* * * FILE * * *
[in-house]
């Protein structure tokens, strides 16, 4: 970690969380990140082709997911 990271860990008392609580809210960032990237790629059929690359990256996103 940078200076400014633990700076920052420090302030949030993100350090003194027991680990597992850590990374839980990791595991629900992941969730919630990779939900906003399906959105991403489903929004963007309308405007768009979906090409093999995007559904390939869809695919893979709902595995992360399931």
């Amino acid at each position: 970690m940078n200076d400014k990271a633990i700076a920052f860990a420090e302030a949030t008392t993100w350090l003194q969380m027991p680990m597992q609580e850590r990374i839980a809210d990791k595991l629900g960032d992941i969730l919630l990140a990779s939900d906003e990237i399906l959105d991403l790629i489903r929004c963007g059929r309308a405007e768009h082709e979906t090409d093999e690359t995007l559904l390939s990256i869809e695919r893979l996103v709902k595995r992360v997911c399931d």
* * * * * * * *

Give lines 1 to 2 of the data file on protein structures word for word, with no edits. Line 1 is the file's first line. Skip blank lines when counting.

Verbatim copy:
[in-house]
């Protein structure tokens, strides 16, 4: 970690969380990140082709997911 990271860990008392609580809210960032990237790629059929690359990256996103 940078200076400014633990700076920052420090302030949030993100350090003194027991680990597992850590990374839980990791595991629900992941969730919630990779939900906003399906959105991403489903929004963007309308405007768009979906090409093999995007559904390939869809695919893979709902595995992360399931």